Many applicants for MSCA Postdoctoral Fellowship in China apply with a host institution in the UK. It has been clear through the application process that those applications are conditional to the successful conclusion of the negotiations between European Union and the United Kingdom. Since we wrote the article above, it has become clear that the negotiations will probably not be concluded in time for the fellowships starting this year.
The impact of that should be lessened for the applicants with a UK host institution as on 15 March the UK government announced an extension to the guarantee to provide a financial safety net for successful UK applicants to Horizon Europe
See here how to apply for the guarantee funding for MSCA Postdoctoral Fellowships. Please note that this is only for successful MSCA applicants that applied last fall (2021), but is indicative of the process offered by the UK government.
To give us a better feeling for the situation, we also interviewed another successful MSCA Postdoctoral Fellowship applicant heading to Sheffield University in the UK, Dr Zhenming Li. We asked him about his experience with applying for the MSCA grant, but also the process of moving from MSCA to an UKRI grant.
The application process
Did you apply many times? If yes, which were the problematic parts in the previous proposals? Which kind of guidance and support you received? Do you have suggestions to perspective applicants?
No, I just applied for one time. Well, not all universities have service to review the proposals. I did receive some guidance on the template and some general questions from the contact points of MSCA. The main support I received during the writing of the proposal was from the hosts and some kind colleagues who have experiences on this. I have mainly two suggestions to future applicants. The first one is that we should strictly follow the template and make sure all the questions and issues are addressed clearly.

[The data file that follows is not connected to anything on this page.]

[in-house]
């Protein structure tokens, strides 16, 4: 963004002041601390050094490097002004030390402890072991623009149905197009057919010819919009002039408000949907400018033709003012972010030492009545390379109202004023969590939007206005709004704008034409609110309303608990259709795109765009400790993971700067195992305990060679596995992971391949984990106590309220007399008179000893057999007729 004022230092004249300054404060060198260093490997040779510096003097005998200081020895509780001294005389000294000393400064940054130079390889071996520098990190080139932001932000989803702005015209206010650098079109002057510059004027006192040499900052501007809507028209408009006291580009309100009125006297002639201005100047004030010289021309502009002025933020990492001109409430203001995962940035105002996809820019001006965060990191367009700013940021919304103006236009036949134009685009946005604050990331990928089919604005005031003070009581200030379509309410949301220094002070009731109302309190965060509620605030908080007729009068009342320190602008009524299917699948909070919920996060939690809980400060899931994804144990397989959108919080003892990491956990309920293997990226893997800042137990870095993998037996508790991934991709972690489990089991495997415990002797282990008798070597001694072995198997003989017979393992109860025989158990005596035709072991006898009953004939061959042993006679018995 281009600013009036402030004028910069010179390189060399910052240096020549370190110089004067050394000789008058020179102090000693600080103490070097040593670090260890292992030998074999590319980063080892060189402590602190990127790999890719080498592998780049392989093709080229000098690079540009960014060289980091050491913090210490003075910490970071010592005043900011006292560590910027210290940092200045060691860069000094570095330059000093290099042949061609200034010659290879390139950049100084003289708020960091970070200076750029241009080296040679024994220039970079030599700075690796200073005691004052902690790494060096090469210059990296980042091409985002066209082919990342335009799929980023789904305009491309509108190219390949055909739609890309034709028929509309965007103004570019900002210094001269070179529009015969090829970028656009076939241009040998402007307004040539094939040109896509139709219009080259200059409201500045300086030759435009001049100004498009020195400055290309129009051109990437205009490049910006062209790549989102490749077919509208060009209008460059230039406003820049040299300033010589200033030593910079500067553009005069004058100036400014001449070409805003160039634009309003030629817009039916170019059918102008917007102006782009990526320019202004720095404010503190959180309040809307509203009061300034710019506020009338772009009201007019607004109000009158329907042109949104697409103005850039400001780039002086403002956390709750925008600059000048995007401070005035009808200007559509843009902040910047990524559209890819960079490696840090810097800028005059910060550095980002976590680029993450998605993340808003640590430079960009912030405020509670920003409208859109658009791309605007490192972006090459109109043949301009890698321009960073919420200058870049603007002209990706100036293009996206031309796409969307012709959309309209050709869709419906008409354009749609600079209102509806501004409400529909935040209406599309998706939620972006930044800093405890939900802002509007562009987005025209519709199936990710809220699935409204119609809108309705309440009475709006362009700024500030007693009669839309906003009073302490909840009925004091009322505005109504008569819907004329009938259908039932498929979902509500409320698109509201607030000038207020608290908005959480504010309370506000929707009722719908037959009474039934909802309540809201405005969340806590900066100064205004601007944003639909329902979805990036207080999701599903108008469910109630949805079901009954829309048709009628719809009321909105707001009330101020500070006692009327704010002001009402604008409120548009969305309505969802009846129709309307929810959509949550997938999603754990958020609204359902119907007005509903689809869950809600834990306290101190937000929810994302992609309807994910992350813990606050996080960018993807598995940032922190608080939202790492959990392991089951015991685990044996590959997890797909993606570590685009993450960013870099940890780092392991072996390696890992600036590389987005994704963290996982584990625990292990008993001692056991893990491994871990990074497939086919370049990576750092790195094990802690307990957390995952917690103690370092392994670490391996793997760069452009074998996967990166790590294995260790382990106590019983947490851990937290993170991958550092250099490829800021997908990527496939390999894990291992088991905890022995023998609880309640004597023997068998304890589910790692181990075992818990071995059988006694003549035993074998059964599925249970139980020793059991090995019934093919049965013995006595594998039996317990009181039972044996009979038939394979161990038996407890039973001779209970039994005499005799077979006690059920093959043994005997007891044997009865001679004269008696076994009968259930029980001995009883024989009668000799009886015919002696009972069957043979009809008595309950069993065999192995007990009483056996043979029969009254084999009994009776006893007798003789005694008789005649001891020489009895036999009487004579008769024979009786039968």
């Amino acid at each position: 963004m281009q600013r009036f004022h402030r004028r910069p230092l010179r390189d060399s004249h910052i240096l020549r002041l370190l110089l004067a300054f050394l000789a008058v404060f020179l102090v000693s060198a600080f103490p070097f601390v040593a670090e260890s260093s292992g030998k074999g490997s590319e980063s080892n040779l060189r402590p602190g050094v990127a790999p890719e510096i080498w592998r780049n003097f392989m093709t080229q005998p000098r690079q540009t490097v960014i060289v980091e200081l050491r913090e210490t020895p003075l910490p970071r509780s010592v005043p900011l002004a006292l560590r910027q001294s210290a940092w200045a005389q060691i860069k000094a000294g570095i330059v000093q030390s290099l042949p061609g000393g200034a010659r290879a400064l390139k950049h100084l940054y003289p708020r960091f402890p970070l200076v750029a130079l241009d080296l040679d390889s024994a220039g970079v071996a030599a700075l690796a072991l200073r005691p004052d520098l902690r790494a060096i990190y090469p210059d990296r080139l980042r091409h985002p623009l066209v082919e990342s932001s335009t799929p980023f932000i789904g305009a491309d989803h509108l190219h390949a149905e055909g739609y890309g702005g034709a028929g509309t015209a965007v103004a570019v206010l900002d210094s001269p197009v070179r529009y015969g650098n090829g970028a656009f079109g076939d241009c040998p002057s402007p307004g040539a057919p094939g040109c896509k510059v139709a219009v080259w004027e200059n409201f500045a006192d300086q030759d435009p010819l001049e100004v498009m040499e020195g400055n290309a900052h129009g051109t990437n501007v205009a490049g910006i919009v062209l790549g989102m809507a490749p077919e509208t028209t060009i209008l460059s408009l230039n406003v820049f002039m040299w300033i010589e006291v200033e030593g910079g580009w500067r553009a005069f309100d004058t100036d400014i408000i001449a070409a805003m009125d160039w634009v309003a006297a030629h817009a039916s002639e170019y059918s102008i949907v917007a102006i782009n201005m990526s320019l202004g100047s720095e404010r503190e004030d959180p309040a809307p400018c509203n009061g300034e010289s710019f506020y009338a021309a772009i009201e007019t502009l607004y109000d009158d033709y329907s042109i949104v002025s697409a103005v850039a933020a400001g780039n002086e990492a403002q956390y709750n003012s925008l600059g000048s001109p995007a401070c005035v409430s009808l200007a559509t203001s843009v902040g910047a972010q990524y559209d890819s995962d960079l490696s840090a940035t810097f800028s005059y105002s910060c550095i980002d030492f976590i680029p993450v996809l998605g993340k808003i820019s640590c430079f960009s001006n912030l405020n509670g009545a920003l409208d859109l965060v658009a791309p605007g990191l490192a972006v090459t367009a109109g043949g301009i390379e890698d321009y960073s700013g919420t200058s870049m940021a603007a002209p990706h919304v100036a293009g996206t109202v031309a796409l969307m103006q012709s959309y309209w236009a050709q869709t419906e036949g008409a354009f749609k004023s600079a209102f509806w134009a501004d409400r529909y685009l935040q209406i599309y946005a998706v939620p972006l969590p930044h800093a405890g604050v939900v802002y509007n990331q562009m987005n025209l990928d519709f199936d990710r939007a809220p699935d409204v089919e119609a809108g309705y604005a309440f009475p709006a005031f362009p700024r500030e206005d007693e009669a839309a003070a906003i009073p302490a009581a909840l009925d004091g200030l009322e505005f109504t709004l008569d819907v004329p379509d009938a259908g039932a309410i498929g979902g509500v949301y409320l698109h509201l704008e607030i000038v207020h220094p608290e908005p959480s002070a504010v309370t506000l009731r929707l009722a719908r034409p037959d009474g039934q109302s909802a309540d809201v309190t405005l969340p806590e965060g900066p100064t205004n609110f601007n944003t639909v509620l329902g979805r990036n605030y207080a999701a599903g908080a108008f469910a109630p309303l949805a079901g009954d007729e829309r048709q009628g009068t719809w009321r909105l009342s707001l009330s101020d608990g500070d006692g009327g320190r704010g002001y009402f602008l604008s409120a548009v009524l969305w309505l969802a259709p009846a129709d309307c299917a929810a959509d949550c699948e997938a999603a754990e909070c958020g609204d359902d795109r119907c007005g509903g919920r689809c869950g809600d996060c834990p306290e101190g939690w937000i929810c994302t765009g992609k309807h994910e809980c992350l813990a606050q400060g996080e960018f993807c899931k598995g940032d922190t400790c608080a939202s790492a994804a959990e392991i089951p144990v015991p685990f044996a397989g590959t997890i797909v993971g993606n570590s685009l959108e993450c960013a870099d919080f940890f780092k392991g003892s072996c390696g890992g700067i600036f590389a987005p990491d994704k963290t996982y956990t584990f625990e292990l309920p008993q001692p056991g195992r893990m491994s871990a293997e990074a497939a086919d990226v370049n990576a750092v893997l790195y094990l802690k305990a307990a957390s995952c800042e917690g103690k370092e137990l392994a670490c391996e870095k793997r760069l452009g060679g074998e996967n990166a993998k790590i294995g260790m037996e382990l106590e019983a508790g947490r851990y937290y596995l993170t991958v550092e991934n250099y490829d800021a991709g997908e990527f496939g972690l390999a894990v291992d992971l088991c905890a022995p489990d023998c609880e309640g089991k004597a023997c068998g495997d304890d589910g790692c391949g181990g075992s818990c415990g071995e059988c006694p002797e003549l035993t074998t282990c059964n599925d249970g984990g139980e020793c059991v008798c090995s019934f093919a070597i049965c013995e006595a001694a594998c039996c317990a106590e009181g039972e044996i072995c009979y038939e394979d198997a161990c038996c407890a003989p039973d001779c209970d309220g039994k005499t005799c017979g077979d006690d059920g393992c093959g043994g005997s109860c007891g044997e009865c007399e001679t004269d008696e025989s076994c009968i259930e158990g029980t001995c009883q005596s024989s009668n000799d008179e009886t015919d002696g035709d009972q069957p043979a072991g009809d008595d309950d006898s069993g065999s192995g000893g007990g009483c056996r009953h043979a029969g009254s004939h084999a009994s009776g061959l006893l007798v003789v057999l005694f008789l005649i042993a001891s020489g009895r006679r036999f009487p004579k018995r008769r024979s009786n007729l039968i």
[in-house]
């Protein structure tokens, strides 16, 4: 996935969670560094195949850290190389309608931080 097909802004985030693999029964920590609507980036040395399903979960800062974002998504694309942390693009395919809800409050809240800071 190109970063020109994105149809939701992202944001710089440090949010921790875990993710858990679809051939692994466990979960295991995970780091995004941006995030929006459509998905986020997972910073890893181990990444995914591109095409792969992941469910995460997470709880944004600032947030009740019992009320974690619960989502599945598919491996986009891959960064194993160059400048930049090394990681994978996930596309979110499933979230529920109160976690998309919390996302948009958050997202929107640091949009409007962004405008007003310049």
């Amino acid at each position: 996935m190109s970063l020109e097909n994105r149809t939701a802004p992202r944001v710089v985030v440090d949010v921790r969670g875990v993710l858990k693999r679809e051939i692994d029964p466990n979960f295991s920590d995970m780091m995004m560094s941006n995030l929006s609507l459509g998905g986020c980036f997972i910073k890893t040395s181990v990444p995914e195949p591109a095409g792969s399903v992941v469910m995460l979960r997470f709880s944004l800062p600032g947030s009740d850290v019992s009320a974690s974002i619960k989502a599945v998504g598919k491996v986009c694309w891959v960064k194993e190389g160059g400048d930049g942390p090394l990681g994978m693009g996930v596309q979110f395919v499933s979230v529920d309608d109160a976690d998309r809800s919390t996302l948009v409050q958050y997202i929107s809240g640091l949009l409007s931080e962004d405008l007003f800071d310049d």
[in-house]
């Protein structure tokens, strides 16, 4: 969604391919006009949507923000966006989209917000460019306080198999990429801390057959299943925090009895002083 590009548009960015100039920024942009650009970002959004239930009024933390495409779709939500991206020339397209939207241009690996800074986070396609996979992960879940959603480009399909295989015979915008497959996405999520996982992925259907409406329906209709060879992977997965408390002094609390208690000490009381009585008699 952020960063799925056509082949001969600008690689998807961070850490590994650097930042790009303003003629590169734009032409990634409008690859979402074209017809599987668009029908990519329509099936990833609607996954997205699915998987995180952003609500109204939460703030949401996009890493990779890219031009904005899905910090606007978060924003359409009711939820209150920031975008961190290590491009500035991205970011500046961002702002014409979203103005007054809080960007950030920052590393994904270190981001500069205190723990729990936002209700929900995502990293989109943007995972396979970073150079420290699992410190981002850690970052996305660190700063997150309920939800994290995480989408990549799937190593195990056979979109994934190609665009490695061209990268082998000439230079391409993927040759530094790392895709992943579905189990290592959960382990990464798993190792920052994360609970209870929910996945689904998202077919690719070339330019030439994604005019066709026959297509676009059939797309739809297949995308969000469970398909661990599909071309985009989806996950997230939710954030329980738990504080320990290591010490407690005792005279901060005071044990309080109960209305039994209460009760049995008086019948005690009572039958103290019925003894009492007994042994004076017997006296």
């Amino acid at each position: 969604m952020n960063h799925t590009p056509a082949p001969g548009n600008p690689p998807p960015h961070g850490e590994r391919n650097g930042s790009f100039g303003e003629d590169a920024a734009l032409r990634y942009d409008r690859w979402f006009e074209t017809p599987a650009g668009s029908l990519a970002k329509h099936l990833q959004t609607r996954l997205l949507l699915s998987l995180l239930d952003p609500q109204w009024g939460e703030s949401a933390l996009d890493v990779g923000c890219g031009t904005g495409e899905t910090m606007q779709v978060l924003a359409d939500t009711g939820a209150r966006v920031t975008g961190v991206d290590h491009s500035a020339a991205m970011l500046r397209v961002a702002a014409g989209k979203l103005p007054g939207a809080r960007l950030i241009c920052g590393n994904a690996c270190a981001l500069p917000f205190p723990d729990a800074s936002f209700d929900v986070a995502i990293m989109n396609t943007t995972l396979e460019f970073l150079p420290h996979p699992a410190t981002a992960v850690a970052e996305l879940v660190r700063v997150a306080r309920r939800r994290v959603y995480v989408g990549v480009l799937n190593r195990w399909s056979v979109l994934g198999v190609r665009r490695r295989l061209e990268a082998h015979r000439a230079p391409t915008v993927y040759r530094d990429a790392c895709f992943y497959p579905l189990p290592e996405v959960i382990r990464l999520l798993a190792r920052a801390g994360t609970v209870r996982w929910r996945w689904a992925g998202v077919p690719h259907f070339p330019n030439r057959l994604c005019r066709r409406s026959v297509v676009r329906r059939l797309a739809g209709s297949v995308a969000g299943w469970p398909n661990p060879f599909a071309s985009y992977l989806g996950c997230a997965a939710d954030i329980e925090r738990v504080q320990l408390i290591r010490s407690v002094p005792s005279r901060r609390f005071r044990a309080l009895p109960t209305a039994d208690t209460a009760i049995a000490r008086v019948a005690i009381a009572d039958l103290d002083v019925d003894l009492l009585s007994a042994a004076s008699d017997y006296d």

There is a limit of the number of words, so you should use concise language when writing. Compared to adding extra information that you may think helpful, addressing the questions asked is more essential. The second suggestion is to ask colleagues to review it before submission. They can be those who successfully got this grant, or those who have other experiences. In fact, the key aspects of proposals for many grants from Horizon Europe are similar. Comments from experts and professors are helpful.
Have your started the work yet? What are your expectations for these first weeks of research activities? How do you expect this experience to impact your research career and life?
Not yet. I will start after I finish my current project. I think I need to settle down at the beginning of the project and do planning and arrangement first. I will of course say hello to my new colleagues, get involved in the new group, and check the availability of the facilities that I need.
My impression is always that this grant is reputational and I believe this experience is a vital step towards a tenure track position in academic community. The impact on my life is also significant since my family and me are going to live in a new country with a different culture. Getting to know something new is always interesting and I am grateful that this project gives me this chance.
Being hosted in the UK
Your host institution is in the UK - due to technical reasons the UK is not able to host Marie Curie fellows this year. Can you tell us how this was dealt with? What process can applicants going to the UK expect if this situation remains? How will it impact your research?
Yes. To be honest, this is an issue that many colleagues including me have been concerned of. The UK has many good universities, so a big number of scholars choose UK as their destination. But till now, we have been informed that EU will not actually pay the grant, but UKRI (UK Research and Innovation) instead. UKRI guarantees that the amount of money remains the same, but the title of Marie-Curie Fellowship may not be applicable to us anymore.
This is a pity I have to say, because many people know this grant as named by Marie Curie and now the name of our project will be something else. I didn’t see official announcement yet whether this situation will remain this year, but I guess so (if not worse) since the negotiation between EU and UK can take time. While, for my research, I don’t think this can have a big impact as long as I get granted. The research will go as planned I think.